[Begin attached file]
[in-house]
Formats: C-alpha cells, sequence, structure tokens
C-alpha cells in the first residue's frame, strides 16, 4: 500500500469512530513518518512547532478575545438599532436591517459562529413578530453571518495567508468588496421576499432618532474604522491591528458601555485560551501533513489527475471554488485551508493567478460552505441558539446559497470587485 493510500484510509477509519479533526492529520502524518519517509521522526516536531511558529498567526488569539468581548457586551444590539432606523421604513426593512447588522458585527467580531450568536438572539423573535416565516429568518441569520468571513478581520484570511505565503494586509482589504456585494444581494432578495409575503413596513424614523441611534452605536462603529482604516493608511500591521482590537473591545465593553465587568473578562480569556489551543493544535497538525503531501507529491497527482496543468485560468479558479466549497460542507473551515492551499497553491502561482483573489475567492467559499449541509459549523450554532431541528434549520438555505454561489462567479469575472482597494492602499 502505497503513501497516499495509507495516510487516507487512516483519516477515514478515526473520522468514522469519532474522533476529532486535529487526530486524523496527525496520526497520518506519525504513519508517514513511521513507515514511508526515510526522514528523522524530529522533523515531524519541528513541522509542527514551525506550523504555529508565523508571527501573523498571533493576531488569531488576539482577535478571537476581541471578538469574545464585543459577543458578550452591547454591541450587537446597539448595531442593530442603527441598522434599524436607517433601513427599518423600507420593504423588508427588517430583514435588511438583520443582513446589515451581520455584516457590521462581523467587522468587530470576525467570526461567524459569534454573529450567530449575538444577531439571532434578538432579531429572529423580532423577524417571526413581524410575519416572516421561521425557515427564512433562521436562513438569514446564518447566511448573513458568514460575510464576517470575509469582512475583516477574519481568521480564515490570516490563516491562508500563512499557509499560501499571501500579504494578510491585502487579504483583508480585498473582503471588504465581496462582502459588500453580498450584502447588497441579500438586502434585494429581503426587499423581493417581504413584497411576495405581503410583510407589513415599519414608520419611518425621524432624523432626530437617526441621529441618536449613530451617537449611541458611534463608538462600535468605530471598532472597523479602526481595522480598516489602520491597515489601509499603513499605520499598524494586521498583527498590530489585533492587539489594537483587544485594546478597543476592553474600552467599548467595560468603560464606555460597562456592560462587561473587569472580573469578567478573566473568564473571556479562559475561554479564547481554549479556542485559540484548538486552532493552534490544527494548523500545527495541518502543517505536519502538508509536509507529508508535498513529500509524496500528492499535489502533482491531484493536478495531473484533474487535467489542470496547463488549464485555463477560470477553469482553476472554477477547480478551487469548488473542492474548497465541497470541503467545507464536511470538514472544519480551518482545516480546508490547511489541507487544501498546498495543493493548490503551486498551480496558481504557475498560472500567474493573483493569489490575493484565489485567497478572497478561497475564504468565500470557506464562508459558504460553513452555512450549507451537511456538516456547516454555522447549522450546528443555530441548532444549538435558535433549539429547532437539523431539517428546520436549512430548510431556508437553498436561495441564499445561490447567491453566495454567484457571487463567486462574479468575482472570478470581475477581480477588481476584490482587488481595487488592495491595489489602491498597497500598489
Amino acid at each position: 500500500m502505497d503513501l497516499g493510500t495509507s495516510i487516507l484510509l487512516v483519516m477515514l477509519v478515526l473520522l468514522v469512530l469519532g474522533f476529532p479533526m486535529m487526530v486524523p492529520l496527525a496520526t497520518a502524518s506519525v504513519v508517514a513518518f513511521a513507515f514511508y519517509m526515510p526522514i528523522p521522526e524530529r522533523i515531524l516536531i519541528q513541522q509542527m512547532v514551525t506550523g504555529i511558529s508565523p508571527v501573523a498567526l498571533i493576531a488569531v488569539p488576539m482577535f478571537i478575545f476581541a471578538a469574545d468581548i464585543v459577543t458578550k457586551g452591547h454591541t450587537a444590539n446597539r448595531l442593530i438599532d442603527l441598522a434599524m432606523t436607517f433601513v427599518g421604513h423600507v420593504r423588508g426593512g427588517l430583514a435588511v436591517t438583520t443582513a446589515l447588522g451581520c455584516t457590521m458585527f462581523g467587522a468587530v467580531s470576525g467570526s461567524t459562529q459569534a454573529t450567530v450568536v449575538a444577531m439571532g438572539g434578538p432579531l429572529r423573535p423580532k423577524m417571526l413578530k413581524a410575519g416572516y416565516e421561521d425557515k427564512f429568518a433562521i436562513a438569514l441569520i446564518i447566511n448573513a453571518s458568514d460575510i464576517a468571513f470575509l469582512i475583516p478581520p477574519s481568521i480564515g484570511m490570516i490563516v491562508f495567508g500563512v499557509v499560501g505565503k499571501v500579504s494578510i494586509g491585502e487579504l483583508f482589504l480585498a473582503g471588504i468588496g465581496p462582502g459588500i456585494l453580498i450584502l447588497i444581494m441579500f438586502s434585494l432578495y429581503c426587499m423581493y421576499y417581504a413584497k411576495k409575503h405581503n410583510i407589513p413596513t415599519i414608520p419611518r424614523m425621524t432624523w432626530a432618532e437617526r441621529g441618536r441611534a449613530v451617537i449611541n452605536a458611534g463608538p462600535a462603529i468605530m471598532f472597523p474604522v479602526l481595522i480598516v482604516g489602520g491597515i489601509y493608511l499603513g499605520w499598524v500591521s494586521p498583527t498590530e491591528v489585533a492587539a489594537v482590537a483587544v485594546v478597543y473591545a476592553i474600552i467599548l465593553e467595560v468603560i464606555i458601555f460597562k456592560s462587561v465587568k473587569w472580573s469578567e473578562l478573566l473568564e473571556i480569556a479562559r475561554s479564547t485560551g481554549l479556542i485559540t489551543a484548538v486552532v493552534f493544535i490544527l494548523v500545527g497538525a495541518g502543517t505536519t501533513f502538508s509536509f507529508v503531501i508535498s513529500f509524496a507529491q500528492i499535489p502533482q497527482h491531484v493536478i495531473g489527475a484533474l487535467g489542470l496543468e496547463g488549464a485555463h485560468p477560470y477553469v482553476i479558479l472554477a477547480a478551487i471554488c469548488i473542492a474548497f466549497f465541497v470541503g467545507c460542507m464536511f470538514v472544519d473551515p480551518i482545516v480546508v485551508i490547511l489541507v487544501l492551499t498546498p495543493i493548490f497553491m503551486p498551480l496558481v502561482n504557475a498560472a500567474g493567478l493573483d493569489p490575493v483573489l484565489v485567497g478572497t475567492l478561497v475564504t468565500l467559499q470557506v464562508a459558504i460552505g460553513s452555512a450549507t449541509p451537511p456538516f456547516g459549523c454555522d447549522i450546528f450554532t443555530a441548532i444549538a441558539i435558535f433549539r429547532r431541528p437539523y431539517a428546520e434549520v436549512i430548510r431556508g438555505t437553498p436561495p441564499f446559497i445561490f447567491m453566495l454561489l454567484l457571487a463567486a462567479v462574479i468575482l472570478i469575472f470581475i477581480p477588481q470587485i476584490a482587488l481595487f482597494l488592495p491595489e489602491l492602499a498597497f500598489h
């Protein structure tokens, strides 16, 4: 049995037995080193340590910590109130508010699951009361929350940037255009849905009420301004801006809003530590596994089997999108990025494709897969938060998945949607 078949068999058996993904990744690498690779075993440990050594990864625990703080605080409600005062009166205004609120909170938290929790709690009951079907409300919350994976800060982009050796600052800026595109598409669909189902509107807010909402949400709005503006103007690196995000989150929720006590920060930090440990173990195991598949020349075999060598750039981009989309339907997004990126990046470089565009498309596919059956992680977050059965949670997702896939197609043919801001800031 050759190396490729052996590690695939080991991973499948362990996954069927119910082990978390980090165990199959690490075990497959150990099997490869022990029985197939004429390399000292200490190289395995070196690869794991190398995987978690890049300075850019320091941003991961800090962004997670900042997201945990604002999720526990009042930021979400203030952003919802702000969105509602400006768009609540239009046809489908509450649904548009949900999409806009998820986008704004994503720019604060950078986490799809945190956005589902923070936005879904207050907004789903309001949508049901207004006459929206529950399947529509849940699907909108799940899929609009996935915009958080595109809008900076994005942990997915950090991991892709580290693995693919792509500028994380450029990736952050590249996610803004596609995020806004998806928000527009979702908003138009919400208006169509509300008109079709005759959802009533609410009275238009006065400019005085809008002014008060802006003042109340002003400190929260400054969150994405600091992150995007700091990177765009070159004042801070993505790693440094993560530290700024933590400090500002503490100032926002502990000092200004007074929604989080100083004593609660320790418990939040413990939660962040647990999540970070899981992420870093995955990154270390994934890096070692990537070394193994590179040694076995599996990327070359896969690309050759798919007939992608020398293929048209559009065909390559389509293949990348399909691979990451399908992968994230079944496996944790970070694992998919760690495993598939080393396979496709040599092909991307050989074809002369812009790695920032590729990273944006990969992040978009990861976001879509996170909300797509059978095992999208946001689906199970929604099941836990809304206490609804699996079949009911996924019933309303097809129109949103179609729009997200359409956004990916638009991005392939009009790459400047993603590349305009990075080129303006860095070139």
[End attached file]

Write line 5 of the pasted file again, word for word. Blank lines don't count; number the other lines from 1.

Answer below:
């Protein structure tokens, strides 16, 4: 049995037995080193340590910590109130508010699951009361929350940037255009849905009420301004801006809003530590596994089997999108990025494709897969938060998945949607 078949068999058996993904990744690498690779075993440990050594990864625990703080605080409600005062009166205004609120909170938290929790709690009951079907409300919350994976800060982009050796600052800026595109598409669909189902509107807010909402949400709005503006103007690196995000989150929720006590920060930090440990173990195991598949020349075999060598750039981009989309339907997004990126990046470089565009498309596919059956992680977050059965949670997702896939197609043919801001800031 050759190396490729052996590690695939080991991973499948362990996954069927119910082990978390980090165990199959690490075990497959150990099997490869022990029985197939004429390399000292200490190289395995070196690869794991190398995987978690890049300075850019320091941003991961800090962004997670900042997201945990604002999720526990009042930021979400203030952003919802702000969105509602400006768009609540239009046809489908509450649904548009949900999409806009998820986008704004994503720019604060950078986490799809945190956005589902923070936005879904207050907004789903309001949508049901207004006459929206529950399947529509849940699907909108799940899929609009996935915009958080595109809008900076994005942990997915950090991991892709580290693995693919792509500028994380450029990736952050590249996610803004596609995020806004998806928000527009979702908003138009919400208006169509509300008109079709005759959802009533609410009275238009006065400019005085809008002014008060802006003042109340002003400190929260400054969150994405600091992150995007700091990177765009070159004042801070993505790693440094993560530290700024933590400090500002503490100032926002502990000092200004007074929604989080100083004593609660320790418990939040413990939660962040647990999540970070899981992420870093995955990154270390994934890096070692990537070394193994590179040694076995599996990327070359896969690309050759798919007939992608020398293929048209559009065909390559389509293949990348399909691979990451399908992968994230079944496996944790970070694992998919760690495993598939080393396979496709040599092909991307050989074809002369812009790695920032590729990273944006990969992040978009990861976001879509996170909300797509059978095992999208946001689906199970929604099941836990809304206490609804699996079949009911996924019933309303097809129109949103179609729009997200359409956004990916638009991005392939009009790459400047993603590349305009990075080129303006860095070139």